The Washington Post sets a new standard for gender parity in sports media

Image courtesy of Russian Machine Never Breaks

If there’s one thing you should know about me, it’s that I love a good female success story.

Another thing about me — I’m really not that into sports (except for this week).

Earlier in April, The Washington Post became the first major newspaper to have women covering four major professional sports beats, and I am HERE FOR IT.

These four ladies range in age and race, and they basically show the world that any woman is capable of writing excellent sports stories.

This is all great, and don’t get me wrong; I’m so stoked that this is happening — but it shouldn’t have to be a big deal that women are covering major sports beats. In an ideal world, it would just be a normal occurrence in the first place.

However, that’s not how our society works these days. Allow me to explain.

The Women’s Media Center is a nonprofit organization that works for equal and fair representation of women within the media industry. Each year since 2012, they have published “The Status of Women in the U.S. Media,” which quite literally reports a ton of statistics to document women’s status (or lack thereof) within the media industry.

In its 2017 report, the Women’s Media Center reported the following information regarding female sports journalists. The information comes from analyses of 1,726 editorial positions at 100 U.S. and Canadian newspapers in “The Associated Press Sports Editors Racial and Gender Report Card:”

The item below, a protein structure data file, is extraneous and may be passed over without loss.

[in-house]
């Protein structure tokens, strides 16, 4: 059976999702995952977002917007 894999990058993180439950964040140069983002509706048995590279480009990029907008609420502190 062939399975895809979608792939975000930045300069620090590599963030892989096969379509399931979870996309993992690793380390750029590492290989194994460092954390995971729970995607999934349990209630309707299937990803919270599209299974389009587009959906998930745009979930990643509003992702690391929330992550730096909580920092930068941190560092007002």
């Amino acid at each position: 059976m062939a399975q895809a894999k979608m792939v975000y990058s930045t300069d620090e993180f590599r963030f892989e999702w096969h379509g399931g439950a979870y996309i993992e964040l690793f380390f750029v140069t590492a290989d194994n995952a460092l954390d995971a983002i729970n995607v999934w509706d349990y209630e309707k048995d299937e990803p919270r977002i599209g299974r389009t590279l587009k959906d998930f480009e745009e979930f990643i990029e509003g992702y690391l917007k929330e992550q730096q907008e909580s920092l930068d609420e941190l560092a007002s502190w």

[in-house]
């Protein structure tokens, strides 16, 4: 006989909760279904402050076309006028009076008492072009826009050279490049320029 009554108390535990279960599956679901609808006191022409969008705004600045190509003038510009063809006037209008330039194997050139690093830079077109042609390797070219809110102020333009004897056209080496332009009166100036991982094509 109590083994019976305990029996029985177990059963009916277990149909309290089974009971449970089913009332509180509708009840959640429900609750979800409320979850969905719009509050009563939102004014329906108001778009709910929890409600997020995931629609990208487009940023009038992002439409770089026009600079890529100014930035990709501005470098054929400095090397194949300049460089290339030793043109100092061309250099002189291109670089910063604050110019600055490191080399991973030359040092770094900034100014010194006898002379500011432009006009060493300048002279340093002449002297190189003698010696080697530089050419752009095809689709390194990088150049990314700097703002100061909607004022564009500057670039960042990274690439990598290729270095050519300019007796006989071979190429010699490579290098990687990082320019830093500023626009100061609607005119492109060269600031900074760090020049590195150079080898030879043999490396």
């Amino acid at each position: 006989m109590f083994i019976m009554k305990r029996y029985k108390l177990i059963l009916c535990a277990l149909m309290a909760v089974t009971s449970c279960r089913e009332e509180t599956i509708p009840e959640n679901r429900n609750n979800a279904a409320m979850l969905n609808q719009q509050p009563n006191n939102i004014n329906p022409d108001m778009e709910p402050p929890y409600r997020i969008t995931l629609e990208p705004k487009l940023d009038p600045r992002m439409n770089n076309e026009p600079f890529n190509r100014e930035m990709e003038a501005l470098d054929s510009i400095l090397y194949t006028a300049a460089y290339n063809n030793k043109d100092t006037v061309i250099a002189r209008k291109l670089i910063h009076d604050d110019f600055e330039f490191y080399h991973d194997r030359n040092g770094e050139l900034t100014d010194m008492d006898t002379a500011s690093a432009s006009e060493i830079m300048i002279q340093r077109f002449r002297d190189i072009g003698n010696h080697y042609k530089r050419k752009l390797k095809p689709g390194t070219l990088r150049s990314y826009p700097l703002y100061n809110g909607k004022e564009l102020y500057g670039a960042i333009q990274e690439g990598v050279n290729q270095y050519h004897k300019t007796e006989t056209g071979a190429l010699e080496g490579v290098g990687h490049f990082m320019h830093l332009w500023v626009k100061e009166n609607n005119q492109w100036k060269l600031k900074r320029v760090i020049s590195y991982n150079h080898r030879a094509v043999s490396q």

(Keep in mind that while the report was released in 2017, much of the report’s data ends with 2014.)

  • Newspapers and website sports desks received an “F” grade in gender diversity and a “C+” in race diversity.
  • The number of female assistant sports editors dropped from 17.2 percent to 9.8 percent — that’s roughly half — between 2012 and 2014.
  • 90.1 percent of sports editors were men in 2014, and 90.2 percent of assistant sports editors were men in 2014.
  • White men accounted for 75 percent of all positions analyzed in the report.
  • White women accounted for 10.3 percent of the positions, but African-American, Latina and Asian women accounted for 1.8 percent, 0.5 percent and zero percent of the positions, respectively.
  • Women and people of color make up 24.9 percent of the positions analyzed.

So, yeah. It’s pretty obvious that women, especially women of color, deserve better representation in sports media, and it’s frustrating that the norm has consistently been the opposite.

What The Washington Post is doing is amazing, but it’s a small step in the direction of a large change that needs to happen. However, that’s where you come in.

The only way for this norm to shift is to build a community of people working toward the same goal. Luckily, there are a few great communities already out there for you to check out.

My favorite? The Association for Women in Sports Media (AWSM), a nonprofit, international organization, with both male and female membership, that supports the advancement of both student and professional women in sports media.

Full time students can join AWSM for a $25 annual fee. Also, they’re hosting their annual convention May 7-10 in Austin, Texas, which sounds really nice.

So, what do you think? How can women further carve out a path for themselves in sports journalism?


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